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How long a dying tree has left to live  RSS feed

 
pollinator
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Location: Montana
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It's amazing how used to looking at dying trees people are in our highly degraded landscape. People don't even notice it. But if you look around and read the book of nature you can see almost everywhere that trees are dying and the landscape is in need of regeneration.

At the workshop this spring Sepp said something that I found very interesting. You can see a dying tree from it's color, completion, and the inner areas (or when really bad outer areas) are dead or dying back, but this tidbit I had not heard before.

Conifers have growth rings and if you pay attention you can see each year's growth in the bark and growth rings. If a conifer is dying on the inside of the tree all the way out to the last 5 years of growth, Sepp said this means the tree has 5 years left to live.
 
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Wow. that is very interesting. There are a lot of pines on the property on which I am living now. The property was once a "tree farm." So if I cut one down and looked at the rings, what are some signs I would look for in order to determine that it is dying?
 
Zach Weiss
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I'm glad you asked this question Daniel because it lets me know I didn't explain this well enough. The growth rings that I am talking about are not the rings in the trunk but the different years of growth in the branches. This can be observed without cutting the tree down.

Conifers have one bundle of branches coming off the main trunk with each year of growth. This is often a way that foresters determine a rough age for a tree. You can also see each years growth in the branches of a tree, as the dormancy leaves behind it's mark and you can see each year's new green growth. These lateral signs of growth on the branches are what you are looking for. For example if all of the tree is dead other than the current years new growth this means it has just 1 year to live.

The current year's growth at the end of the branch is easiest to see. Take note of this and where the growth started. This way you can develop an eye for each years growth further down the branch.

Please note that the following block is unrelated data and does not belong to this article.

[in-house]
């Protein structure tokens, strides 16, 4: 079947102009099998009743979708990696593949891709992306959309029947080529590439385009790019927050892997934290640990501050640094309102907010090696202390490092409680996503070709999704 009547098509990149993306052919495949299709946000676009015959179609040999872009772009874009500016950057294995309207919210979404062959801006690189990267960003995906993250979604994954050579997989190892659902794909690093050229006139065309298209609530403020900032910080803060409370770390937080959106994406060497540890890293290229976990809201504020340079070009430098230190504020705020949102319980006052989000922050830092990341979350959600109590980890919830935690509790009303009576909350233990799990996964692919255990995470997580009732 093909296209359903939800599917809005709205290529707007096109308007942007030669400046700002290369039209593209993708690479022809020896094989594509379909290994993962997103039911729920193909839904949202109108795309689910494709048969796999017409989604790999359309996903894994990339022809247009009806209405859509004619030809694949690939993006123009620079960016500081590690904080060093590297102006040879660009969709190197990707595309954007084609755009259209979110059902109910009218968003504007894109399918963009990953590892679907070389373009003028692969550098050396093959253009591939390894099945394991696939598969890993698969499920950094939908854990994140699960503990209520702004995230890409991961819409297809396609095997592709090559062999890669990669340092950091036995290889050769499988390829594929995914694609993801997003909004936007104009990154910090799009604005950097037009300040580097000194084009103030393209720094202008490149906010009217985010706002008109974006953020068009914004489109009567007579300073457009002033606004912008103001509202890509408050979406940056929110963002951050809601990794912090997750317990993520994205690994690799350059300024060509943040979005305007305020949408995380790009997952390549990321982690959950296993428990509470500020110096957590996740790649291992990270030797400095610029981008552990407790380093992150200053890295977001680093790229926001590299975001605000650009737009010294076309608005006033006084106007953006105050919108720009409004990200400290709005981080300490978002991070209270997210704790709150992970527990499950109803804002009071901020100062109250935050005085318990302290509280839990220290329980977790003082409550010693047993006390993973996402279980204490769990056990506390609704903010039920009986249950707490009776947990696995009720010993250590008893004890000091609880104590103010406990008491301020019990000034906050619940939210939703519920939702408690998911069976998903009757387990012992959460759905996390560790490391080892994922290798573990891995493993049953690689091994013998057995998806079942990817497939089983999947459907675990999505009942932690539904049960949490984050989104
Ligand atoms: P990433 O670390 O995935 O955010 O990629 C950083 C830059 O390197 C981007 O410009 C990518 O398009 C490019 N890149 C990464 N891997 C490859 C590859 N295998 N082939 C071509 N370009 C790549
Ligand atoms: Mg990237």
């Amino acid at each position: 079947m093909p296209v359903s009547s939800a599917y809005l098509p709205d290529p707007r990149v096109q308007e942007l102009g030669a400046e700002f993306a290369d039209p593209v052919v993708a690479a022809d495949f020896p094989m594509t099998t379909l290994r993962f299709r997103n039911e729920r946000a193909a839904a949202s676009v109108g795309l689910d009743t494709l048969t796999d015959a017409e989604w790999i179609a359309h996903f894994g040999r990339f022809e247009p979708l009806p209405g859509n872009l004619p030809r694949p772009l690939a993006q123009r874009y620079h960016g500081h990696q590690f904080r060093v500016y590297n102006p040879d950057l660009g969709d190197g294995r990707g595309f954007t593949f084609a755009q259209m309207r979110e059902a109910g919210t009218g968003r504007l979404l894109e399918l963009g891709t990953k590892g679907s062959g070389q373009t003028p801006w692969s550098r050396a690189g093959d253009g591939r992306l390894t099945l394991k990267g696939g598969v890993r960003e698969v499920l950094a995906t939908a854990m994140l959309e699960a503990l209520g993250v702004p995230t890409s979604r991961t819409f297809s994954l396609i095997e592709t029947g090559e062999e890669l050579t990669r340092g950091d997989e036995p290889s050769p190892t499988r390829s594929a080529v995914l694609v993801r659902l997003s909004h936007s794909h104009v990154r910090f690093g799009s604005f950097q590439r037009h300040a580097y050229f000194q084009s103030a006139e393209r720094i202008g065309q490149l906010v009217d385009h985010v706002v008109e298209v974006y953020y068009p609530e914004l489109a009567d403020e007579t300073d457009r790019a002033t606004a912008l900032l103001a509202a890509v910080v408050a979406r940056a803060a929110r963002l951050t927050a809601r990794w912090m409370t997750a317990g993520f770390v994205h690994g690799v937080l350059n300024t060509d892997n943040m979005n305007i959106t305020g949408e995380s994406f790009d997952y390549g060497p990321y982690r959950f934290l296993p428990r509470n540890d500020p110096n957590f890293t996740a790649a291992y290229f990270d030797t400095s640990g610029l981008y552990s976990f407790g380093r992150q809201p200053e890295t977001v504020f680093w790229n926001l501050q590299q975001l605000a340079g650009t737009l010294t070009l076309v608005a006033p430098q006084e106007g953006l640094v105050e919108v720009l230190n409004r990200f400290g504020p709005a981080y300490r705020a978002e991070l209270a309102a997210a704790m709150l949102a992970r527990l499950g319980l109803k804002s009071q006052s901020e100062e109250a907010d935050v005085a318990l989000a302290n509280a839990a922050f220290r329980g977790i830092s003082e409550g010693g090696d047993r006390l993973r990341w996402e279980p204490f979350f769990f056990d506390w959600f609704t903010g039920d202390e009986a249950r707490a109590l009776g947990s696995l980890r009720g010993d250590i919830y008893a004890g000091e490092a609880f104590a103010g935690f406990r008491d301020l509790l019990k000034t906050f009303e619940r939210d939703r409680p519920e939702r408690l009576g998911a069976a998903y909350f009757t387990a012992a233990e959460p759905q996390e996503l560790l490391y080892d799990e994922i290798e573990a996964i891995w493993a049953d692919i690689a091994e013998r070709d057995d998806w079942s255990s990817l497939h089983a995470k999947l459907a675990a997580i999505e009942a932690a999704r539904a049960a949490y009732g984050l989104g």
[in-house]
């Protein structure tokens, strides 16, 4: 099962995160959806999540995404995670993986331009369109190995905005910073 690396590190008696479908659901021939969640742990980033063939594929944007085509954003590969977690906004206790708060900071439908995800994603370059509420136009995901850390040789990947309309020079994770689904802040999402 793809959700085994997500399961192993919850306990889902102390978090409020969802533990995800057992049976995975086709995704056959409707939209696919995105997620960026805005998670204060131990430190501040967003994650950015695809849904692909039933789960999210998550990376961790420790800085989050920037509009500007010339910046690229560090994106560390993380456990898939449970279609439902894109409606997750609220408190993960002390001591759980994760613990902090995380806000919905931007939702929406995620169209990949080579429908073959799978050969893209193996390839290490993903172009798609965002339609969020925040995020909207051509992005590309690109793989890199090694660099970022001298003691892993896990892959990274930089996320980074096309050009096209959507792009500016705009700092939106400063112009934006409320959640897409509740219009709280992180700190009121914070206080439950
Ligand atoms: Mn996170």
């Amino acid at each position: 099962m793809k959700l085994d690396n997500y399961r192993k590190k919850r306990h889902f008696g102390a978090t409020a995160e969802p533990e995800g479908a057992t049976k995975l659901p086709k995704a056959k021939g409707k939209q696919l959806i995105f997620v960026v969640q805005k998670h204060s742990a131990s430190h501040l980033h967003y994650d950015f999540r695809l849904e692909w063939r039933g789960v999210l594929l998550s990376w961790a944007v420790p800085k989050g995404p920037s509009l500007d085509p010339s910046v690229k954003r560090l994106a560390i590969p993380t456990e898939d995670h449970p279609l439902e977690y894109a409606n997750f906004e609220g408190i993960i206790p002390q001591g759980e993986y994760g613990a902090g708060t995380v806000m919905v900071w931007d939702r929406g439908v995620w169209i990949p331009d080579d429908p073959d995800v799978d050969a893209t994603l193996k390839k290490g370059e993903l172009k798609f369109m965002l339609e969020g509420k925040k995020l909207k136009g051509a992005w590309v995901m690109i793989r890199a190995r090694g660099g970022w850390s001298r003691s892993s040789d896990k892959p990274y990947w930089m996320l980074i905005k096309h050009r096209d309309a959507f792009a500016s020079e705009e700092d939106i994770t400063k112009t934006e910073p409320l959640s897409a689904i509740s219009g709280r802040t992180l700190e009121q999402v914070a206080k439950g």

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Location: Sandy Mush, NC
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Oh ok, you mean counting the annual whorls of branches vertically on the main stem and then also on lateral branches? Can you explain the "five years to live" part again? If the tree has relatively low vigor for the last five whorls then it has five years left? If I am getting that right, I am a little skeptical.. I have seen trees bounce back from near death before, but it still sounds like a useful observation that can lead to further investigations into the loss of vigor (drought year? battling insects? etc).
 
Zach Weiss
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Here is the best image I could find about what I'm trying to relay



What your looking for is the growth on the older lateral branches, I explained the vertical whorls to try to get across what you are looking for. They're not as distinct on the branches but they're more indicative. We were looking at a predominately Douglas fir mono-culture and this was the specie that he pointed it out on.

So if your looking at a big tree, maybe around 80 years old, and the inner of the tree is all dead, and the old lateral branches have died all the way out to the last 5 whorls on the branch, then as I was told by Sepp this means the tree has roughly 5 years left to live.

I don't have near enough experience to prove or disprove this, I'm just relaying what Sepp told us in the workshop and it makes good sense to me. I don't think it's the rule so much as a good tool to evaluate the health of a forest.
 
Daniel Kern
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Thanks. Now I fully understand. As I am walking through the piney woods I will observe more closely in order to see the health of the trees and to estimate the age.
 
steward
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Location: Northern Zone, Costa Rica - 200 to 300 meters Tropical Humid Rainforest
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One other thing which is interesting is that sometimes you can tell that a tree is starting to develop a hole, because the base is much larger than normal.
 
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